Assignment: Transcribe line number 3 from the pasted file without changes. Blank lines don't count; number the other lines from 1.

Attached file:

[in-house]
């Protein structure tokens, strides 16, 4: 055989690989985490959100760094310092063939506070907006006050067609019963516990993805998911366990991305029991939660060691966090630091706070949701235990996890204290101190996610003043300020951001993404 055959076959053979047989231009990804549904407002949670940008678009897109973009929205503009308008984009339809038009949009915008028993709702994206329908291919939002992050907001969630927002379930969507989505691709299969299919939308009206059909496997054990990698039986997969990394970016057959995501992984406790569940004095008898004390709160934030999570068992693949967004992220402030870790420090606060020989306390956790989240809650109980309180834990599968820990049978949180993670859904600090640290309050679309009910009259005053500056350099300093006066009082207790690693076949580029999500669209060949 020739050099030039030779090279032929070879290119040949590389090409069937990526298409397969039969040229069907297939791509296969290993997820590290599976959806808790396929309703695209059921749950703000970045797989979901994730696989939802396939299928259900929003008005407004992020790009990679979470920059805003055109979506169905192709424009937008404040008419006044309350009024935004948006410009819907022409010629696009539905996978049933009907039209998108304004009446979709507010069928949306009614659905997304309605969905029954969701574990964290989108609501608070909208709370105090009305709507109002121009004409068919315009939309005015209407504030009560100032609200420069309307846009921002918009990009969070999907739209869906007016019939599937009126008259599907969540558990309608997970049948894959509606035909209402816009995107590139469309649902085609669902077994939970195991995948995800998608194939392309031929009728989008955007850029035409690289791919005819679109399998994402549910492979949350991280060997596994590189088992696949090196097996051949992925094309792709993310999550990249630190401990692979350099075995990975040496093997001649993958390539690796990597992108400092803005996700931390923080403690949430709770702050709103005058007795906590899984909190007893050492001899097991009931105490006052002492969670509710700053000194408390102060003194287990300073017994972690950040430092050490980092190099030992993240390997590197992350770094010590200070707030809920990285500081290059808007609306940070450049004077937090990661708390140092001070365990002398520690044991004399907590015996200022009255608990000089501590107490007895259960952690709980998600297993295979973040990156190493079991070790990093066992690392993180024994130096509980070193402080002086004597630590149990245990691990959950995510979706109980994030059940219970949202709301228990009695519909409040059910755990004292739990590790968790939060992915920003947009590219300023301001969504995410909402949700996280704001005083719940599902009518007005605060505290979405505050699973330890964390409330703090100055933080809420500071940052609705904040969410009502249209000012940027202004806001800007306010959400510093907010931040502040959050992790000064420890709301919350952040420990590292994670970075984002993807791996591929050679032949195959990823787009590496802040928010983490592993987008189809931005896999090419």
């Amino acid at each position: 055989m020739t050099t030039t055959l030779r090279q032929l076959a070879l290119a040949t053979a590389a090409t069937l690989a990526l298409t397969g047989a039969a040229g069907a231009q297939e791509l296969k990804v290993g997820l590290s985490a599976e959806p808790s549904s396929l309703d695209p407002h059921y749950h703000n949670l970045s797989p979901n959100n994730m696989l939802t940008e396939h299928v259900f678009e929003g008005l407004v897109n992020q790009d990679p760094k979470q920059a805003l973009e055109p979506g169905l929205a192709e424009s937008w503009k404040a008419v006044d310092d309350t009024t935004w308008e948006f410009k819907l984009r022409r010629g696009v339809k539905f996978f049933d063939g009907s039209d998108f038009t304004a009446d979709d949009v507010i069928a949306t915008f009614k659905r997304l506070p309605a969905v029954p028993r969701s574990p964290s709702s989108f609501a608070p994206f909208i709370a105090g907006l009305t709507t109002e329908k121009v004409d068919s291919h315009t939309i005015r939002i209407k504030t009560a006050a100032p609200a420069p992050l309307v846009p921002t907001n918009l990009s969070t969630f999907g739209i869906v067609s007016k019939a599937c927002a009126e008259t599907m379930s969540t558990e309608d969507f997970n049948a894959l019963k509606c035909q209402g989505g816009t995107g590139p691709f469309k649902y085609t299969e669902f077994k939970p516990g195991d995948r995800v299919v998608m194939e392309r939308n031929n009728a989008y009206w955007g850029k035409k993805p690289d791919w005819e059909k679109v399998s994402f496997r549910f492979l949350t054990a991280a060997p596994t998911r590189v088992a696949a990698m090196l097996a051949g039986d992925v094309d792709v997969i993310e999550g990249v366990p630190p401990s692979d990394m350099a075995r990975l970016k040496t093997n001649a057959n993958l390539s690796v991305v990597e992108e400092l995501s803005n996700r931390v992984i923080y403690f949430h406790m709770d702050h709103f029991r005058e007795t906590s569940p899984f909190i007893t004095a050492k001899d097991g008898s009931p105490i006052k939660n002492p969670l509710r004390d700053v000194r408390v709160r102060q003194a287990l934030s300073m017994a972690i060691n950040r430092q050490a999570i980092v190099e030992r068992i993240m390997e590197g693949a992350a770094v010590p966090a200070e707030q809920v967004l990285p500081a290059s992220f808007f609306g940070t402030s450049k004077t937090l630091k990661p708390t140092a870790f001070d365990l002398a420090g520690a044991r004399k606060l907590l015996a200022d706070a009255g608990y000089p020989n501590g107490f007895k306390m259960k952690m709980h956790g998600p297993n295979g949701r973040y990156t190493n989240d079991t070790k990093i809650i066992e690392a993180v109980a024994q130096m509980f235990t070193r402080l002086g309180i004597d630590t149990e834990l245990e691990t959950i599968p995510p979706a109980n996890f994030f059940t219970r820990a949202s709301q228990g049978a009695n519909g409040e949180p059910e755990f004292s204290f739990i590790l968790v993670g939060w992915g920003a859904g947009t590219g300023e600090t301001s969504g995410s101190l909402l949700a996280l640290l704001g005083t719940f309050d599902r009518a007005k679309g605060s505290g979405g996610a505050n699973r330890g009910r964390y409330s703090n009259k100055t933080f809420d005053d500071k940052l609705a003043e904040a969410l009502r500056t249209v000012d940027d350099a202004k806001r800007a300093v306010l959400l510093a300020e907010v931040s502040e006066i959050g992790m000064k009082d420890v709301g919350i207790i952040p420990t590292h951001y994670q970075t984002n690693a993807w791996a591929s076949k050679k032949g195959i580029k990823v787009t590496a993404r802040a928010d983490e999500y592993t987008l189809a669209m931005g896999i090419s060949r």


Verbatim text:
């Amino acid at each position: 055989m020739t050099t030039t055959l030779r090279q032929l076959a070879l290119a040949t053979a590389a090409t069937l690989a990526l298409t397969g047989a039969a040229g069907a231009q297939e791509l296969k990804v290993g997820l590290s985490a599976e959806p808790s549904s396929l309703d695209p407002h059921y749950h703000n949670l970045s797989p979901n959100n994730m696989l939802t940008e396939h299928v259900f678009e929003g008005l407004v897109n992020q790009d990679p760094k979470q920059a805003l973009e055109p979506g169905l929205a192709e424009s937008w503009k404040a008419v006044d310092d309350t009024t935004w308008e948006f410009k819907l984009r022409r010629g696009v339809k539905f996978f049933d063939g009907s039209d998108f038009t304004a009446d979709d949009v507010i069928a949306t915008f009614k659905r997304l506070p309605a969905v029954p028993r969701s574990p964290s709702s989108f609501a608070p994206f909208i709370a105090g907006l009305t709507t109002e329908k121009v004409d068919s291919h315009t939309i005015r939002i209407k504030t009560a006050a100032p609200a420069p992050l309307v846009p921002t907001n918009l990009s969070t969630f999907g739209i869906v067609s007016k019939a599937c927002a009126e008259t599907m379930s969540t558990e309608d969507f997970n049948a894959l019963k509606c035909q209402g989505g816009t995107g590139p691709f469309k649902y085609t299969e669902f077994k939970p516990g195991d995948r995800v299919v998608m194939e392309r939308n031929n009728a989008y009206w955007g850029k035409k993805p690289d791919w005819e059909k679109v399998s994402f496997r549910f492979l949350t054990a991280a060997p596994t998911r590189v088992a696949a990698m090196l097996a051949g039986d992925v094309d792709v997969i993310e999550g990249v366990p630190p401990s692979d990394m350099a075995r990975l970016k040496t093997n001649a057959n993958l390539s690796v991305v990597e992108e400092l995501s803005n996700r931390v992984i923080y403690f949430h406790m709770d702050h709103f029991r005058e007795t906590s569940p899984f909190i007893t004095a050492k001899d097991g008898s009931p105490i006052k939660n002492p969670l509710r004390d700053v000194r408390v709160r102060q003194a287990l934030s300073m017994a972690i060691n950040r430092q050490a999570i980092v190099e030992r068992i993240m390997e590197g693949a992350a770094v010590p966090a200070e707030q809920v967004l990285p500081a290059s992220f808007f609306g940070t402030s450049k004077t937090l630091k990661p708390t140092a870790f001070d365990l002398a420090g520690a044991r004399k606060l907590l015996a200022d706070a009255g608990y000089p020989n501590g107490f007895k306390m259960k952690m709980h956790g998600p297993n295979g949701r973040y990156t190493n989240d079991t070790k990093i809650i066992e690392a993180v109980a024994q130096m509980f235990t070193r402080l002086g309180i004597d630590t149990e834990l245990e691990t959950i599968p995510p979706a109980n996890f994030f059940t219970r820990a949202s709301q228990g049978a009695n519909g409040e949180p059910e755990f004292s204290f739990i590790l968790v993670g939060w992915g920003a859904g947009t590219g300023e600090t301001s969504g995410s101190l909402l949700a996280l640290l704001g005083t719940f309050d599902r009518a007005k679309g605060s505290g979405g996610a505050n699973r330890g009910r964390y409330s703090n009259k100055t933080f809420d005053d500071k940052l609705a003043e904040a969410l009502r500056t249209v000012d940027d350099a202004k806001r800007a300093v306010l959400l510093a300020e907010v931040s502040e006066i959050g992790m000064k009082d420890v709301g919350i207790i952040p420990t590292h951001y994670q970075t984002n690693a993807w791996a591929s076949k050679k032949g195959i580029k990823v787009t590496a993404r802040a928010d983490e999500y592993t987008l189809a669209m931005g896999i090419s060949r």